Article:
Memphis-born Andres Glasner wasn’t trained to massage celebrity egos when he joined the opening team at the Waverly Inn. He says the emphasis was on service. Nevertheless, he happens to have provided that service to a Who’s Who of A-listers — though he’s not allowed to say just who! We tried to fish some details out of the actor-in-training.
Do you get crazy high-maintenance requests from celebrities?
If anything, it’s kind of like the opposite — there’s nothing out of the ordinary. People for the most part know what they want when they get here.
How often is Graydon Carter there? Does he work the room like an Elaine Kaufman?
He comes in a couple times a week — maybe once a week when I’m working. If he sees someone he knows, obviously he’ll say “hello” and talk and chat.
Do you still pretty much have to know him or someone in his office to snag a table?
The best way would be to walk in. As far as calling someone, I have no idea about that. If you’re in the neighborhood, just walk on in. We’re a neighborhood restaurant.
Do your friends badger you to get them a table?
They’ll say, “Is it okay if I can come in a certain night.” I tell them to walk in in the early afternoon, and they have no problem getting a table. At times, we’ve been busy that particular night — they got a table two days later or the day after. It all depends on how we’re booked.
How hands-on is the maître d’, Emil Varda. He sounds like quite a character on the Waverly Inn blog.
He’s definitely hands-on. He hires everyone, and he’s the head manager and part owner as well. He’s there daily, nightly — everything that happens, he knows.
Anne Hathaway is supposed to go there a lot. Are there house fixtures who have pretty much earned permanent tables by this point?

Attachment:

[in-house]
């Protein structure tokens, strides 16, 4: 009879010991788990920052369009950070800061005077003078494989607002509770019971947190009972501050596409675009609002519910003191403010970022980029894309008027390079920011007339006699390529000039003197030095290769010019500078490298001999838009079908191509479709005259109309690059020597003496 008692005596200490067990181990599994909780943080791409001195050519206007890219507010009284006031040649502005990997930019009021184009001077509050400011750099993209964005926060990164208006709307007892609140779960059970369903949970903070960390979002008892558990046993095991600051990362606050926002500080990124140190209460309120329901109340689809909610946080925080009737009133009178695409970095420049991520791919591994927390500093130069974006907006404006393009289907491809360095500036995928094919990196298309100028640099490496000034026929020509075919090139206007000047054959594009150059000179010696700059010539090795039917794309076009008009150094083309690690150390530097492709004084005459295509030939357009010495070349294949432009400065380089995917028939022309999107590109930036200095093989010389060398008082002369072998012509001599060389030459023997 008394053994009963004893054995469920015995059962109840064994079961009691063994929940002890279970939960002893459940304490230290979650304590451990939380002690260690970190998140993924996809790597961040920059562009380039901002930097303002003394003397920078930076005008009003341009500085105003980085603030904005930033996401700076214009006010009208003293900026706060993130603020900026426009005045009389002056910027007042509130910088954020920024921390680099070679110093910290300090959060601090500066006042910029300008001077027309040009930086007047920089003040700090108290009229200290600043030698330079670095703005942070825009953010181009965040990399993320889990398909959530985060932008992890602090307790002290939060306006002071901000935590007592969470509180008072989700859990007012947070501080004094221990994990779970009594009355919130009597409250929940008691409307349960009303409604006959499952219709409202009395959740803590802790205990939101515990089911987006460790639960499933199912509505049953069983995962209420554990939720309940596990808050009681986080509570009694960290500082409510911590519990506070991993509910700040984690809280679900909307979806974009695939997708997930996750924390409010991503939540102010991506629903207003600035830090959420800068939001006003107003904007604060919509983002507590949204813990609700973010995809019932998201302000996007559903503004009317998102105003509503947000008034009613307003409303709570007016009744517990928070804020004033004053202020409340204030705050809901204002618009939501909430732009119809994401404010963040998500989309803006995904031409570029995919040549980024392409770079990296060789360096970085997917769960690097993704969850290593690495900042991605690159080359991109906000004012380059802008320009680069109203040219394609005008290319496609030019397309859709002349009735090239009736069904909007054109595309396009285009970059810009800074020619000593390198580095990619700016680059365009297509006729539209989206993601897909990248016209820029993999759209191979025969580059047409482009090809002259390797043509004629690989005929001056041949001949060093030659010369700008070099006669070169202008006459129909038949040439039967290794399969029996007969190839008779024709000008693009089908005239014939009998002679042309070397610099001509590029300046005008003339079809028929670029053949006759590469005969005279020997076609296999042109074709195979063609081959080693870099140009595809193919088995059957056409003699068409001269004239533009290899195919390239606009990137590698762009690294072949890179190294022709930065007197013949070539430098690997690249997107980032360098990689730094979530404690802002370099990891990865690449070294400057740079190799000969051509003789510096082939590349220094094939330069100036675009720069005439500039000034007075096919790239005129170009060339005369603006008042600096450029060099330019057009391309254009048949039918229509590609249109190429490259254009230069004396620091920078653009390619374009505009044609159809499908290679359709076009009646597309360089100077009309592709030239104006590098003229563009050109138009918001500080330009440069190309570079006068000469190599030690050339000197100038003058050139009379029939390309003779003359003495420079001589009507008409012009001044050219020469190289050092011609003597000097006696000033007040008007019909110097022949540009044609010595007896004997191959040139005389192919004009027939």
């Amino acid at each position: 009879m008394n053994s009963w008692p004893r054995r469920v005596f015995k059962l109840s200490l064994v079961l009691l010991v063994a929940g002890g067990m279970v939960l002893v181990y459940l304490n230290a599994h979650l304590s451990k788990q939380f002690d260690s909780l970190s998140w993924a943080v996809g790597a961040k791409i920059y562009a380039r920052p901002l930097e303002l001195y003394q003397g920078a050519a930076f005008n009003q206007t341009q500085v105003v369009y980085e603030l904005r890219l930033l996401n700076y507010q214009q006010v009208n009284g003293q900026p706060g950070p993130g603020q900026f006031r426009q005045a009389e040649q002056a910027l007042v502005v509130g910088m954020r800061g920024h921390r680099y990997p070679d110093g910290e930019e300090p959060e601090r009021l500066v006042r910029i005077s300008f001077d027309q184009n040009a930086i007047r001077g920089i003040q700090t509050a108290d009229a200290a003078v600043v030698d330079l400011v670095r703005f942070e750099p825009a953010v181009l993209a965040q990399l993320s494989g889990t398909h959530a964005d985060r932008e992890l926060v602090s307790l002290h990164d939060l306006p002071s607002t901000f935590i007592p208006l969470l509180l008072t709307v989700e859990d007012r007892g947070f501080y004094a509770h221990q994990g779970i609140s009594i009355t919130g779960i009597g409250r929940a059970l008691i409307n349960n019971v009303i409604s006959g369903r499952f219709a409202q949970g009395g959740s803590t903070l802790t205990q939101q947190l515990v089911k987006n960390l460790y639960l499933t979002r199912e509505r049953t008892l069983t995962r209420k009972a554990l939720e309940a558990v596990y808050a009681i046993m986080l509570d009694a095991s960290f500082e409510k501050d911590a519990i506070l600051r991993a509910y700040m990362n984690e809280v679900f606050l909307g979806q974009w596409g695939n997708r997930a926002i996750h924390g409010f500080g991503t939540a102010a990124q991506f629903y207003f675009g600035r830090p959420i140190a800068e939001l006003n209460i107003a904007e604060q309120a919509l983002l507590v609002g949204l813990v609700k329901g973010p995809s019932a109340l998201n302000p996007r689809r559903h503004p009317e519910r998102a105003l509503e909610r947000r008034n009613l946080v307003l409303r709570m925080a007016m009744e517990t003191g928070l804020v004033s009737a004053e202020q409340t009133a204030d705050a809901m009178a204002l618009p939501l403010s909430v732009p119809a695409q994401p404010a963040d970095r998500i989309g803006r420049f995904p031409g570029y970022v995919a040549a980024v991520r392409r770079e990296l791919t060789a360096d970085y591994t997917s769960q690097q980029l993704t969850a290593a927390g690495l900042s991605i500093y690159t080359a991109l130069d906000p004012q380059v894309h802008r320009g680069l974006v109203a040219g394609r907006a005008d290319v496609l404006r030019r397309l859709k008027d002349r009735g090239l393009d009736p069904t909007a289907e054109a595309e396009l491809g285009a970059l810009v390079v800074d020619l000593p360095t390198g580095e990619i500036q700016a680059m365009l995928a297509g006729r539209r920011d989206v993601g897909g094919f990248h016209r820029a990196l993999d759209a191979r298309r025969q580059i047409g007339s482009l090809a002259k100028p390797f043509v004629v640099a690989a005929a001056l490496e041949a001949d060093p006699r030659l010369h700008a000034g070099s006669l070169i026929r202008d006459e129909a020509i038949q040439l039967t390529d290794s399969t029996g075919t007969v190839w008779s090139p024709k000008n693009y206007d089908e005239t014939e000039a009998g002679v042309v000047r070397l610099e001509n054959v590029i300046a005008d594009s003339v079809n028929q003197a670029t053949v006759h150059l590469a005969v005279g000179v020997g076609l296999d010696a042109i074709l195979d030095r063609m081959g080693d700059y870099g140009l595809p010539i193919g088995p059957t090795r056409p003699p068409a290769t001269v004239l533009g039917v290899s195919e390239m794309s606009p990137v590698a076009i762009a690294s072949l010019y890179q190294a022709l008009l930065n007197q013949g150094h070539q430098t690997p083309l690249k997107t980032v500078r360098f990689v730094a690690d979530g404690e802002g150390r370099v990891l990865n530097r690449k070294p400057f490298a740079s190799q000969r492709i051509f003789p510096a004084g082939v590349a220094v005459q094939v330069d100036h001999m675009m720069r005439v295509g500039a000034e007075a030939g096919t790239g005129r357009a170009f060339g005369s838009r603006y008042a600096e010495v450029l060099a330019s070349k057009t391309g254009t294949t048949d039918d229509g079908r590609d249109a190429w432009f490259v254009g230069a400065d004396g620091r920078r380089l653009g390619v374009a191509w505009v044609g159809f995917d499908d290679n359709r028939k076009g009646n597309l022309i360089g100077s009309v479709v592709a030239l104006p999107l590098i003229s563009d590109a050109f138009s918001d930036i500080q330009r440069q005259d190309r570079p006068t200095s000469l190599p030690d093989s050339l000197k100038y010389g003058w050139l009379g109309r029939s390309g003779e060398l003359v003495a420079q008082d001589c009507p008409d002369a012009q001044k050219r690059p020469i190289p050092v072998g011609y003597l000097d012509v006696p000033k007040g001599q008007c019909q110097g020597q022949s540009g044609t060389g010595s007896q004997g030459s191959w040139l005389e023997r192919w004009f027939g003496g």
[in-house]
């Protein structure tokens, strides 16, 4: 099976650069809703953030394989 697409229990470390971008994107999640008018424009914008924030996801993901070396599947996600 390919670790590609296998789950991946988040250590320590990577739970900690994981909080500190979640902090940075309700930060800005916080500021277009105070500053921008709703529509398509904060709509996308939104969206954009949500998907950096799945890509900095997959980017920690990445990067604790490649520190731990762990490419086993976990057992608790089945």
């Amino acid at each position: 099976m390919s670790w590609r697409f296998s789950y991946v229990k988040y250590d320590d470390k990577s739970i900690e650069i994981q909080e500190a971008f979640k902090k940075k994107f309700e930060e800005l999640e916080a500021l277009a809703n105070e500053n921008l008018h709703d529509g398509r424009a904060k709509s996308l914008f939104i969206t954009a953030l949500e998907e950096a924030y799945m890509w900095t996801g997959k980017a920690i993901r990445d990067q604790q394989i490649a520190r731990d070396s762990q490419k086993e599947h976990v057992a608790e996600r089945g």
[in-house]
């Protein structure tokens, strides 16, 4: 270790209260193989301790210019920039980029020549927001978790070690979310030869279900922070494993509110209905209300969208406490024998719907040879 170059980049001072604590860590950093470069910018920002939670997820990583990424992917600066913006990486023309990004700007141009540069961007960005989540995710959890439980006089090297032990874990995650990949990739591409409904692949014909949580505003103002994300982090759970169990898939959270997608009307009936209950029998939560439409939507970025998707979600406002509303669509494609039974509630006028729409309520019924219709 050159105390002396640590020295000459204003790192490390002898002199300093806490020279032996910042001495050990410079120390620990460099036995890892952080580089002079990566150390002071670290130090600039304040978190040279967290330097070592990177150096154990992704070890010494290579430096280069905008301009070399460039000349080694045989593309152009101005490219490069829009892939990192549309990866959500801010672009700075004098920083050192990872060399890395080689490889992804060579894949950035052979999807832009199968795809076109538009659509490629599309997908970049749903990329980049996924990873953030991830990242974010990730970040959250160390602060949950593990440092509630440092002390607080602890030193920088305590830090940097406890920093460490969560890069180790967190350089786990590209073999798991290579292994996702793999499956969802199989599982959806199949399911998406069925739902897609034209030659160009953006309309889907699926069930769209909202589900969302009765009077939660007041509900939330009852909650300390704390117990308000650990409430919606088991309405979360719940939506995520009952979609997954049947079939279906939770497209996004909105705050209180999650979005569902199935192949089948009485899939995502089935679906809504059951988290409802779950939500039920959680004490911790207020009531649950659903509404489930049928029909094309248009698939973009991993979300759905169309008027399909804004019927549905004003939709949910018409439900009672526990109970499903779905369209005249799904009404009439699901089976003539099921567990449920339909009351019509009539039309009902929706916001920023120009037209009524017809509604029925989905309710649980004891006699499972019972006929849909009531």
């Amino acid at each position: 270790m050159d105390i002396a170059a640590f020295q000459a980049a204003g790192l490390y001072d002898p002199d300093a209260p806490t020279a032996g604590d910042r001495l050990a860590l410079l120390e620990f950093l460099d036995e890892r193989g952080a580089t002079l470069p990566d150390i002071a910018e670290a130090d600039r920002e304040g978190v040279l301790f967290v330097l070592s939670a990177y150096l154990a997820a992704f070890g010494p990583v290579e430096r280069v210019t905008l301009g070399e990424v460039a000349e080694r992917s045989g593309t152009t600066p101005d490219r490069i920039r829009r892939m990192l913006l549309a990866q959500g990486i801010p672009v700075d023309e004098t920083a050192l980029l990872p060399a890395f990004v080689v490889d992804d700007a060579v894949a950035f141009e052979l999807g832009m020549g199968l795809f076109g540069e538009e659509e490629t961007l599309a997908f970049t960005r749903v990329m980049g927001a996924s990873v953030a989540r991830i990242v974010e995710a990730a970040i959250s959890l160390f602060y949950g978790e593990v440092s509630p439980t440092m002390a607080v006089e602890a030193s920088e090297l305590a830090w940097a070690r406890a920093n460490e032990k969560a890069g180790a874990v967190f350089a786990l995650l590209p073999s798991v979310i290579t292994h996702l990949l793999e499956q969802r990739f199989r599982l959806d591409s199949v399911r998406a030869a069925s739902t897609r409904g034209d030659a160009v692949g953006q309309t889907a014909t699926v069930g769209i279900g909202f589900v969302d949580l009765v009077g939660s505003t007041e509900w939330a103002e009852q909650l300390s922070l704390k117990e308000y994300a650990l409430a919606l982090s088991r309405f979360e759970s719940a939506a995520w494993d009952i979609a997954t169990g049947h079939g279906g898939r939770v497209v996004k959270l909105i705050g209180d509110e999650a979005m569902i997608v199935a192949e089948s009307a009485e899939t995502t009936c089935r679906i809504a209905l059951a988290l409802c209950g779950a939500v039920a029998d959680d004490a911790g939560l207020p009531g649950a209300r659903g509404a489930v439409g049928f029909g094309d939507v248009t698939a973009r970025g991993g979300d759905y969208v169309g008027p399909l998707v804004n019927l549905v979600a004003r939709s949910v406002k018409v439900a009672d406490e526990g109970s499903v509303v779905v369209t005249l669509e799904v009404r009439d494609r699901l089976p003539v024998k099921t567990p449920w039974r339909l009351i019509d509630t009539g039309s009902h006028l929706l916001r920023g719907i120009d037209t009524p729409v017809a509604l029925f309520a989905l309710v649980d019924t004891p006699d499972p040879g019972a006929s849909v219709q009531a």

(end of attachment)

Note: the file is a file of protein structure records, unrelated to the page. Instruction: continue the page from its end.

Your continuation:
No, but that we don’t talk about. We don’t talk about any type of clientele.
Do people put up a fuss when they’re seated in Siberia?
For the most part, in my experience, no. We’re lucky in that respect, because it makes our job easier to not have to deal with that.
What’s the best seat in the house?
Now it’s better (in my opinion) in the conservatory — you have the plants, the great lighting, the fireplace, and the big tree we have in the back. Most people now want to sit back here.
But isn’t that Siberia?
That is what was reported ten months ago. I have no idea why they’d call a garden Siberia.
Do people ever tell you you’re skimping on the truffles that you shave over the macaroni and cheese?
We’re really generous here with the truffles. Usually they cut us off because we’re shaving so many truffles. They say, “That’s enough.”
Are there “additions,” as you call the specials, that people always ask after?
On occasion, we will replace an item that was on the menu before — we did that with the short ribs. We replaced them with lamb shank. Of course, as soon as we did, everyone wanted short ribs. So we bring that back as an addition for the night.
Does chef John deLucie work the floor a lot?
He’s on the floor all the time. When we present a plate of mac ‘n’ cheese to the customer, he’s shaving the truffles. You can imagine how many times he’s running from kitchen and table…